Scotland gets its first Level 4 qualified coach

Mon, Dec 17, 2007 11:49 AM

Andy Tennant, Cricket Scotland’s newly-designated Head of Cricket, has become the first cricket coach in Scotland to acquire a Level 4 coaching qualification, after a course which lasted over two years.

Tennant, a Prestwick club stalwart with a young family, now in charge of all aspects of Cricket Scotland’s ambitious development programme, has passed the final assessment of the England and Wales Elite Coaching Programme, currently the highest coaching qualification in world cricket. He is now one of around 60 Level 4 coaches worldwide, having achieved an ‘outstanding’ pass mark.

"The course lasted 27 months," said Tennant. "It consisted of 12 modules varying from 3-5 days in length. There were five assignments and a final assessment. The portfolio of supporting evidence about my coaching practice that I submitted for my final assessment was17,000 words long!"

Tennant’s ‘cohort’ of colleagues who were also seeking a Level 4 qualification at the same time included candidates from the professional game in England and several well-known faces such as Sussex captain Chris Adams and former England players Ian Salisbury and Graeme Fowler.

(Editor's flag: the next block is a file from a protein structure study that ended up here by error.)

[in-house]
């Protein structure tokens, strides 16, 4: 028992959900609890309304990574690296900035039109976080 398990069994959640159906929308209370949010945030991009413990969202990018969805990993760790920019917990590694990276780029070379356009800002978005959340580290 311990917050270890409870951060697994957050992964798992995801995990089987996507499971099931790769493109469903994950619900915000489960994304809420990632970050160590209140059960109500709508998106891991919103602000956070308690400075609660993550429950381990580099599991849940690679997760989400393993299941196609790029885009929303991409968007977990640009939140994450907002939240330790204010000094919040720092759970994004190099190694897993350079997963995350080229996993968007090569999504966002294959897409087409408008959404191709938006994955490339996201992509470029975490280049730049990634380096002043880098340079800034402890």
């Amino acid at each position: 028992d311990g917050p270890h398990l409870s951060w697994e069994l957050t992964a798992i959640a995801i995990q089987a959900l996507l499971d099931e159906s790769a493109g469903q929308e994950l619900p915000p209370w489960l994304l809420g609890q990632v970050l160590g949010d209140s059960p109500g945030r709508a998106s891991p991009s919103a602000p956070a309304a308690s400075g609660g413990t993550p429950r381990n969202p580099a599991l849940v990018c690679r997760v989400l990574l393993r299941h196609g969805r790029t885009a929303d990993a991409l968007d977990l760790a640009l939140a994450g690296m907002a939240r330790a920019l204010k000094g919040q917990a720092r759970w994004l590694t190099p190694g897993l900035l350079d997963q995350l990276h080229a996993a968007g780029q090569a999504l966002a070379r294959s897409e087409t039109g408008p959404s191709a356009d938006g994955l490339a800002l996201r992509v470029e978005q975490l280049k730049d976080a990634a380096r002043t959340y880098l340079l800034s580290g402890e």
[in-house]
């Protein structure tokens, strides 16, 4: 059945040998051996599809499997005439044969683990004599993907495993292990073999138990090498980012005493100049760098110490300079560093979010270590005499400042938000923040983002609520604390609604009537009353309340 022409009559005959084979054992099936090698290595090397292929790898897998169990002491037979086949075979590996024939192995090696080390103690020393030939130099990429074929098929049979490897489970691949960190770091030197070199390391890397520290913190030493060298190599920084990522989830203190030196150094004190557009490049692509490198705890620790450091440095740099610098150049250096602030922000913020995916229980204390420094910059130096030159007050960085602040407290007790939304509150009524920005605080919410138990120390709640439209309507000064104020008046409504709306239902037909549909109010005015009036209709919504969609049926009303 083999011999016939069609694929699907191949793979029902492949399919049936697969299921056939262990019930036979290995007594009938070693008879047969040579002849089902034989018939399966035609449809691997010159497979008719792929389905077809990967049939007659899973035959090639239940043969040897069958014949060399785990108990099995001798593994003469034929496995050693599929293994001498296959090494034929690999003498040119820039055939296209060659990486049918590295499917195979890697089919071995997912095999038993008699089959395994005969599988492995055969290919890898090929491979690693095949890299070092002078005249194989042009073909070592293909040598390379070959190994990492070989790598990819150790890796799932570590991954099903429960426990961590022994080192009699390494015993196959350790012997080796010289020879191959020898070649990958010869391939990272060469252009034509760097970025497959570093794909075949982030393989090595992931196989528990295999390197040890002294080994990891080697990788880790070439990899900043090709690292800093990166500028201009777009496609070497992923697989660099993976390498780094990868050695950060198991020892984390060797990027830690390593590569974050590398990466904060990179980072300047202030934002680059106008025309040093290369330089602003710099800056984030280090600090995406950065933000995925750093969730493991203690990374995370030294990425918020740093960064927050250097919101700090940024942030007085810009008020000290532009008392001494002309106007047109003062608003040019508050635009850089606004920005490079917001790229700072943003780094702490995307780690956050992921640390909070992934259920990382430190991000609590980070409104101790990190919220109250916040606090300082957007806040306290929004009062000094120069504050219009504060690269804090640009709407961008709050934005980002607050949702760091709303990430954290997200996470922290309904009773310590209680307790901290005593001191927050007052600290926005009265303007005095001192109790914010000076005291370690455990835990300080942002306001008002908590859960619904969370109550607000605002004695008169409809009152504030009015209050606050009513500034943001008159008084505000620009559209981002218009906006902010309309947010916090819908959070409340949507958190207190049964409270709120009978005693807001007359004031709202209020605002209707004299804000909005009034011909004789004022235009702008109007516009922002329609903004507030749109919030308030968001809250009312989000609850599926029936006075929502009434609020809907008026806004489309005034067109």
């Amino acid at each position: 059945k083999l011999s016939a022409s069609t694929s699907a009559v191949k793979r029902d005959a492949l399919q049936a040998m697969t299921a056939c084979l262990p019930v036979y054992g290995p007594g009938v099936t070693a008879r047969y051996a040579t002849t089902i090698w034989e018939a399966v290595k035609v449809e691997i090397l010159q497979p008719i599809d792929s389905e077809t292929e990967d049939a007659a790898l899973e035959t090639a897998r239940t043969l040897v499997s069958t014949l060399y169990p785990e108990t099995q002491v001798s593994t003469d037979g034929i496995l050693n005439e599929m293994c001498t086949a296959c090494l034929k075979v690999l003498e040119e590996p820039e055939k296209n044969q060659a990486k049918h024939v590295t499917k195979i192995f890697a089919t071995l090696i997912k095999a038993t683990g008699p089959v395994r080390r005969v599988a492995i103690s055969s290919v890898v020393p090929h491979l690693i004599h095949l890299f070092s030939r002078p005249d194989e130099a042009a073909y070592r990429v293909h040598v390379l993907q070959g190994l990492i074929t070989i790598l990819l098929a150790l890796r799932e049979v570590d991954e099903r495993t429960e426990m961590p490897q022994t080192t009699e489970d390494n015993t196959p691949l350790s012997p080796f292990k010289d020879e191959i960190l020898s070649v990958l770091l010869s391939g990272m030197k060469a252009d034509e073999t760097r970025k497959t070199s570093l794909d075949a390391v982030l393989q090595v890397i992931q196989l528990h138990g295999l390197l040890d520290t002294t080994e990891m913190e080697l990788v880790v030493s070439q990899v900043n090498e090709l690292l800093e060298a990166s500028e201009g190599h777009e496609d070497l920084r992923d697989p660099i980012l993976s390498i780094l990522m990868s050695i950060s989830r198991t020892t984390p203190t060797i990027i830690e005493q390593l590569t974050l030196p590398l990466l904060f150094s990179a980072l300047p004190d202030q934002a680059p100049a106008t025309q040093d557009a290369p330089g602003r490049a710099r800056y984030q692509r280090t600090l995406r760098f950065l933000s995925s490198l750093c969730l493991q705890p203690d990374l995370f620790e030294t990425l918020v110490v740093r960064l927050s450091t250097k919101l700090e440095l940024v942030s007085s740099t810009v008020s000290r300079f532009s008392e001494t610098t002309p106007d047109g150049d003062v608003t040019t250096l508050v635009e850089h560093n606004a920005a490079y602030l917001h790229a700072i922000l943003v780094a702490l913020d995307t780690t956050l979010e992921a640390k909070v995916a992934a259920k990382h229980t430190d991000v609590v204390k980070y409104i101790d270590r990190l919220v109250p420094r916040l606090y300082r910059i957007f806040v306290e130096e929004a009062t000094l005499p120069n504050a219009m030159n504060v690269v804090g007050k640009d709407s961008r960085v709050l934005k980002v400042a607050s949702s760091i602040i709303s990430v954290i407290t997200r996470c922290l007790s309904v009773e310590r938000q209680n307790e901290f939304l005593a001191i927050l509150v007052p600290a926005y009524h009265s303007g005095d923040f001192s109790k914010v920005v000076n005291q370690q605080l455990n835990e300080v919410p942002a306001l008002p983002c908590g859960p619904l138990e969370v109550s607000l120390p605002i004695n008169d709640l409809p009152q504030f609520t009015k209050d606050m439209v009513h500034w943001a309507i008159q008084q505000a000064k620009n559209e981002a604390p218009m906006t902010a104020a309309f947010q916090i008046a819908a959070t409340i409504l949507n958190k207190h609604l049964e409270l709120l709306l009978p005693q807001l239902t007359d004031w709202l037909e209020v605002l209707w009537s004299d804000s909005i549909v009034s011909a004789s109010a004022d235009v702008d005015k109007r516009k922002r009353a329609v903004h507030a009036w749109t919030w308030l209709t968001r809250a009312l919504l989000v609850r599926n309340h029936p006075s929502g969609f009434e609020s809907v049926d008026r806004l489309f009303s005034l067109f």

"I am delighted to have completed what has been an extremely long but rewarding journey," said the former international left-arm spinner, who at short notice took over the coaching role for Scotland’s participation in the inaugural Twenty20 World Championship in South Africa in September.

"The ECB elite coaching programme is undoubtedly at the cutting edge of coaching and I am excited about using the knowledge and skills I have gained on the course to help Scottish cricket and our elite young cricketers to become even more competitive on the world stage."

Gordon Lord, Elite Coach Development Manager for the ECB, added: "We are delighted that Andy Tennant has achieved the Level 4 Award. He joins an elite group of 62 coaches worldwide who hold this qualification.

"Andy's outstanding communication and leadership skills, his ability to integrate into his coaching process a deep understanding of the technical, tactical, physical, mental and lifestyle demands of the elite game, and his ability to learn, will ensure that he remains at the forefont of the coaching profession."

Roddy Smith, Cricket Scotland’s chief executive, also paid tribute to Tennant’s tenacity over the two-year course of training: "Cricket Scotland is investing a significant resource in supporting our best coaches. Andy’s success will hopefully be the forerunner to the next group of coaches achieving this professional qualification."

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